Swing Discus

The +: Superb security-performance ratio.
The -: Perhaps too much glide for a pure rookie.
Swing Discus technical data XS S M L XL

LTF Certification

A

A

A

A

A

EN Certification

A A A A A
Take off weight min/max incl. equipment (kg) 55-80 75-95 85-105 95-115 105-130

Cells

44 44 44 44 44

Wing area (m²)

24 26,5 29,8 32,0 33,5

Wing area projected (m²)

20,5 22,7 25,4 27,4 28,6

Wing span (m)

11,2 11,8 12,5 13,0 13,3

Projected wing span (m)

8,8 9,2 9,8 10,1 10,4

Aspect ratio

5,2 5,2 5,2 5,2 5,2

Projected aspect ratio

3,7 3,7 3,7 3,7 3,7

Glider weight (kg)

4,9 5,1 5,5 5,8 6,0

Max speed (km/h)

47 ±2 47 ±2 47 ±2 47 ±2 47 ±2

Trim speed (km/h)

38 ±1 38 ±1 38 ±1 38 ±1 38 ±1

The best distance flight I did this spring was with a "humble" out-of-school paraglider. Swing's slogan for their new EN A model, the Discus, is "For future experts" and after having flown 120km in the first flight this statement is quite clear to us.
120 kilometers in 4 hours of flight, with a wing whose greatest virtue is not the pure performance, but rather its docility and security. It is not only that the Discus flies well: It flies well and it is a pleasure to fly as well, so it is a paraglider that a beginner will not outgrow easily, while it is also appealing to a very wide range of pilots that mainly demand security, without leaving behind the performance required to enjoy thermal flying and the thrill of cross country.

Swing Discus
Photo: Swing

It is a glider that moves always in one block. For example during inflation, as soon as a part of the wing catches air it immediately sends pressure to the rest of it, showing a clear tendency to rise in one piece. The wingtips have pressure from the first moment and the glider has a natural inclination to stay above the pilot, without pitch or roll tendency.

Swing Discus
Photo: Swing

Turning
The control travel is somewhat long for an experienced pilot, but considering who it is aimed at it is a progressive travel, which clearly hardens towards the end – in any case, generally, with a wrap on the brake lines we will be able to access all the normal and thermal piloting. The Discus sets the rotation with a few kgs of pressure on the inner side. Once installed in the turn it requires virtually no correction: just a touch of pressure on the outer side to make you feel as if you were uncorking a bottle of good wine. The glider climbs well, keeps circling with no tendency to exit and, best of all, even in turbulent thermals it remains consistent.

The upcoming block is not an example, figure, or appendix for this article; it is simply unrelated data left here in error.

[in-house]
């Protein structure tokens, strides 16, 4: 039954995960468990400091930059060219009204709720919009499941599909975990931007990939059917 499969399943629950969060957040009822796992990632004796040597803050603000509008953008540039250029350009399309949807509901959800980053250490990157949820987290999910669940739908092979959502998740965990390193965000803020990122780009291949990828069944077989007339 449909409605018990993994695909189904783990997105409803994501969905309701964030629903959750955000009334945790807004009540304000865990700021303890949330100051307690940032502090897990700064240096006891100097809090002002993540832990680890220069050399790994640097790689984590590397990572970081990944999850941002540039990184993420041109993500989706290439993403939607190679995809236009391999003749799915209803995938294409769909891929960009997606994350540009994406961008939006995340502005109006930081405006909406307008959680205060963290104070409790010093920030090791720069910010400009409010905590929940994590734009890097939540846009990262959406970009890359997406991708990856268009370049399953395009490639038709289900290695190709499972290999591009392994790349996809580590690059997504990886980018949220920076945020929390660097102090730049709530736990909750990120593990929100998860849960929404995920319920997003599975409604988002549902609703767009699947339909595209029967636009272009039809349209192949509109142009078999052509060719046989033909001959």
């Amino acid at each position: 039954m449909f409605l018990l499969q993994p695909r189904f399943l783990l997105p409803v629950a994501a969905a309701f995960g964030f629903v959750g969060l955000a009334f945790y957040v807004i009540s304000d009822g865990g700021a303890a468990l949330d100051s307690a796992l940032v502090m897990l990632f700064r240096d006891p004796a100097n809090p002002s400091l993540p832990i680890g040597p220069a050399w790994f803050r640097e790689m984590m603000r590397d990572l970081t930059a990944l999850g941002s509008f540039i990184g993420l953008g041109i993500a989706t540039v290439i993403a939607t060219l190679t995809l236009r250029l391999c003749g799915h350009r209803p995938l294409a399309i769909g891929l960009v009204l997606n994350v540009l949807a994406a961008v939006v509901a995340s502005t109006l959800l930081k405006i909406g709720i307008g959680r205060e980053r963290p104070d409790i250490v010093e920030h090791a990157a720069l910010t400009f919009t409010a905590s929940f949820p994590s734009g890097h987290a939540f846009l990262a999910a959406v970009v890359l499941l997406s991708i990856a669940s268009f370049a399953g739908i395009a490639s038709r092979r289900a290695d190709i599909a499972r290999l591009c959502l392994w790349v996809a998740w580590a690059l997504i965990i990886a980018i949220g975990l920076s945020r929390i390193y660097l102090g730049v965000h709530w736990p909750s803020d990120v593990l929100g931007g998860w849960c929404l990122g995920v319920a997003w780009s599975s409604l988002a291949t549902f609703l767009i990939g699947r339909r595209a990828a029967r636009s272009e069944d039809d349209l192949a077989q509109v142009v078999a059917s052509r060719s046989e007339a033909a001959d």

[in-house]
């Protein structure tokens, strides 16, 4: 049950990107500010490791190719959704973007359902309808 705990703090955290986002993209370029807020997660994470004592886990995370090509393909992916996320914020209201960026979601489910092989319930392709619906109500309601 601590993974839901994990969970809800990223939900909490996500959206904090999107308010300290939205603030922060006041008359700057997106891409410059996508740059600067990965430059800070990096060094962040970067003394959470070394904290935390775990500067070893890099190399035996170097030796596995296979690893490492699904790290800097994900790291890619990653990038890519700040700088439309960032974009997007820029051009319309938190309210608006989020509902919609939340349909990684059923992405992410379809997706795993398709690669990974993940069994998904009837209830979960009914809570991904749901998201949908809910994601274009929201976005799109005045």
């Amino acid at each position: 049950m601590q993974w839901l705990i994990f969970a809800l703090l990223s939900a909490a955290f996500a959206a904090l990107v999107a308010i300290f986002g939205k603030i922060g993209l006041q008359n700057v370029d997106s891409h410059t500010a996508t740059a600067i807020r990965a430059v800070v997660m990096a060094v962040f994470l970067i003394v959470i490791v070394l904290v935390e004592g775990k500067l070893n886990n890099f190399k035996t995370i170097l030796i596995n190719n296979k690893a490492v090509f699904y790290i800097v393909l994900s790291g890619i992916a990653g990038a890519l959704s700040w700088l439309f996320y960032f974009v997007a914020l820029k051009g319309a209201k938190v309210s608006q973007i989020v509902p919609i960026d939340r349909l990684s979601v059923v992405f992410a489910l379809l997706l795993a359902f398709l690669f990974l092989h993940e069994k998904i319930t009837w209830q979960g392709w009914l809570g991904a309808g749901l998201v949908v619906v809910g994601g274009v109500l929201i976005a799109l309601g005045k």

Swing Discus

Performance
In general, performance is usually not the most important aspect to take into account by pilots that are just starting to paraglide, however, with the Discus we must highlight a glide ratio of over 8.5, and it also surprises how easy it climbs – which added to its "narrow" range of speed between 38 and +-48 km/h, can give a good margin for cross-country flying. In fact, in this flight we used the speedbar constantly and even at full bar the glide keeps good, among other things thanks to the glider’s thin lines and the pod harness I used. At maximum speed the Discus feels almost as solid as without it.

Swing Discus

Swing Discus

Color range

Colores Swing Discus

+Info: www.swing.de


*Review by Daniel Crespo
Daniel is a long time pilot and competitor both in Paragliding & Paramotor.

 

Posted: June 27h, 2014

*Test & article by Ojovolador.com